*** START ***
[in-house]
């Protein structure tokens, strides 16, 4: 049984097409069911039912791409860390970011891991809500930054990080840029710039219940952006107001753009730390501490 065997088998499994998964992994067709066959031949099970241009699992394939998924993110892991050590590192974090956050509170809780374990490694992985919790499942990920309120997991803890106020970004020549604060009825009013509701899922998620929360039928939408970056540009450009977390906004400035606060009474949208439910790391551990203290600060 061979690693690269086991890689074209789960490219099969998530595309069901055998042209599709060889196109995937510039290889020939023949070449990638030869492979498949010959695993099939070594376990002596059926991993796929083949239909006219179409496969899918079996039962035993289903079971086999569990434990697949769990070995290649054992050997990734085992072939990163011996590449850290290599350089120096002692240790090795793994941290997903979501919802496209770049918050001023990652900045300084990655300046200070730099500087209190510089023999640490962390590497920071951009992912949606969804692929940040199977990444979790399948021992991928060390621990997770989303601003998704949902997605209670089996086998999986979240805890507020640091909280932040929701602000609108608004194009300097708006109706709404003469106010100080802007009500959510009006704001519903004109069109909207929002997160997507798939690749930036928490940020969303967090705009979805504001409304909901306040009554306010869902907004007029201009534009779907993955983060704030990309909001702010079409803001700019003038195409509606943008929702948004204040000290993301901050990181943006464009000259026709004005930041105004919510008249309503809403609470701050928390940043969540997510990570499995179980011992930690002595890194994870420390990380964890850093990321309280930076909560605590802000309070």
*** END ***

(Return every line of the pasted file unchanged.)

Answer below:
[in-house]
């Protein structure tokens, strides 16, 4: 049984097409069911039912791409860390970011891991809500930054990080840029710039219940952006107001753009730390501490 065997088998499994998964992994067709066959031949099970241009699992394939998924993110892991050590590192974090956050509170809780374990490694992985919790499942990920309120997991803890106020970004020549604060009825009013509701899922998620929360039928939408970056540009450009977390906004400035606060009474949208439910790391551990203290600060 061979690693690269086991890689074209789960490219099969998530595309069901055998042209599709060889196109995937510039290889020939023949070449990638030869492979498949010959695993099939070594376990002596059926991993796929083949239909006219179409496969899918079996039962035993289903079971086999569990434990697949769990070995290649054992050997990734085992072939990163011996590449850290290599350089120096002692240790090795793994941290997903979501919802496209770049918050001023990652900045300084990655300046200070730099500087209190510089023999640490962390590497920071951009992912949606969804692929940040199977990444979790399948021992991928060390621990997770989303601003998704949902997605209670089996086998999986979240805890507020640091909280932040929701602000609108608004194009300097708006109706709404003469106010100080802007009500959510009006704001519903004109069109909207929002997160997507798939690749930036928490940020969303967090705009979805504001409304909901306040009554306010869902907004007029201009534009779907993955983060704030990309909001702010079409803001700019003038195409509606943008929702948004204040000290993301901050990181943006464009000259026709004005930041105004919510008249309503809403609470701050928390940043969540997510990570499995179980011992930690002595890194994870420390990380964890850093990321309280930076909560605590802000309070």